Mumbai, India (BBN) – The benchmark Sensex fell nearly 200 points and the NSE Nifty ended below the 8,600-mark due to caution ahead of the federal budget, while the risk sentiment was hit as Asian shares fell on worries over US President Donald Trump’s immigration policy.
There was little impact from the Economic Survey by the finance ministry forecasting India’s economy would grow by between 6.75 and 7.5 percent in the coming fiscal year, reports The Hindu Business Line.
The 30-share BSE index Sensex ended lower by 193.60 points or 0.7 per cent at 27,655.96 and the 50-share NSE index Nifty closed down 71.45 points or 0.83 per cent at 8,561.30.
Barring FMCG, all BSE sectoral indices ended in the red.
Among them, IT index fell the most by 2.96 per cent, followed by TECk 2.49 per cent, oil & gas 1.64 per cent and PSU 1.39 per cent, while FMCG index was up 0.04 per cent.
Top five Sensex gainers were ITC (+0.84 per cent,), Power Grid (+0.76 per cent,), Bajaj Auto (+0.44 per cent,), ONGC (+0.25 per cent,) and HUL (+0.19 per cent,), while the major losers were TCS (-4.47 per cent,), GAIL (-3.41 per cent,), Adani Ports (-3.23 per cent,), Sun Pharma (-2.06 per cent,) and Infosys (-2.01 per cent,).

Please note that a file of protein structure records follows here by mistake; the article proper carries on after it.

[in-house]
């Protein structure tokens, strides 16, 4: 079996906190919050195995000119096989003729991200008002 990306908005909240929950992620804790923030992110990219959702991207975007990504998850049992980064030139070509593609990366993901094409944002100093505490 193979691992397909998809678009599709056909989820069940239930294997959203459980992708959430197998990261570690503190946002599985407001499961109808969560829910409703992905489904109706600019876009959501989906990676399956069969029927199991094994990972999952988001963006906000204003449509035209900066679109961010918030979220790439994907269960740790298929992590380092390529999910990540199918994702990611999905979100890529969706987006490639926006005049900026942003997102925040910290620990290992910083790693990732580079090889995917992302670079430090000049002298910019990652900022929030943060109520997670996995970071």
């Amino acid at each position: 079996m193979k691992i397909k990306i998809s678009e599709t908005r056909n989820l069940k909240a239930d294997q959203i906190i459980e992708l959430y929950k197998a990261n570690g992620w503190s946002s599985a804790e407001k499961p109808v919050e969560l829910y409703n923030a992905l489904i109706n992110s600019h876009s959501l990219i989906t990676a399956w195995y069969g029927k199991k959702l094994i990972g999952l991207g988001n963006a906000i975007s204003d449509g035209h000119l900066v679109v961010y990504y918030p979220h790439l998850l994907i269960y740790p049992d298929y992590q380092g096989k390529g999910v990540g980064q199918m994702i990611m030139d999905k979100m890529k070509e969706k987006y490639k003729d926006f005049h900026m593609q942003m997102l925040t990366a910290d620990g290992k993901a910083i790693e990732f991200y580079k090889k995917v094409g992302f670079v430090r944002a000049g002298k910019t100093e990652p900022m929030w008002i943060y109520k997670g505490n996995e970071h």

IT stocks slumped on worries of stricter H-1B visa rules.
The Nifty IT index fell as much as 5.41 per cent to its lowest since November 24, 2016.
Infosys Ltd and Tata Consultancy Services Ltd were among the top losers.
IDEA CELLULAR LTD gained as much as 14.3 per cent to a more than six-month high after Vodafone Group had said on Monday it was in talks to merge its Indian unit with Idea.
OIL AND NATURAL GAS CORP rose as much as 4.93 per cent to its highest since June 2015 after the company received first instalment from Venezuela towards recovering pending dividend.
The Union Government is then due to present its 2017/18 Budget on Wednesday, less than three months after Prime Minister Narendra Modi’s bold and risky gamble to outlaw high-value old currency notes.
Sentiment remained conspicuously cautious as investors preferred to reduce their positions ahead of the Union Budget tomorrow.
A subdued trend in Asia coupled with a decline on the Wall Street after President Donald Trump’s controversial crackdown on immigration and his plans to overhaul work-visa programmes dampened the domestic sentiment.